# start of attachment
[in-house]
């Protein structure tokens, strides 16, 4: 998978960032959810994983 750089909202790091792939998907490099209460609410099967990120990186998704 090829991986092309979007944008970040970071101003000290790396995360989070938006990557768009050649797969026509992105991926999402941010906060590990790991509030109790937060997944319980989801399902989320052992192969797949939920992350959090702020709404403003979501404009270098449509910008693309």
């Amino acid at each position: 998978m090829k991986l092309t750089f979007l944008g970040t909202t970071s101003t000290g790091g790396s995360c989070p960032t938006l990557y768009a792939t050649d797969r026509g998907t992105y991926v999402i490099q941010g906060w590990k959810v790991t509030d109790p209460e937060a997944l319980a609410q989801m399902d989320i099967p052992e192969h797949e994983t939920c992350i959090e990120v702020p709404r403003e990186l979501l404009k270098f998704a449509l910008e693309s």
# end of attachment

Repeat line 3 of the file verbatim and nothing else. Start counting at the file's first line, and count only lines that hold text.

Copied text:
């Amino acid at each position: 998978m090829k991986l092309t750089f979007l944008g970040t909202t970071s101003t000290g790091g790396s995360c989070p960032t938006l990557y768009a792939t050649d797969r026509g998907t992105y991926v999402i490099q941010g906060w590990k959810v790991t509030d109790p209460e937060a997944l319980a609410q989801m399902d989320i099967p052992e192969h797949e994983t939920c992350i959090e990120v702020p709404r403003e990186l979501l404009k270098f998704a449509l910008e693309s």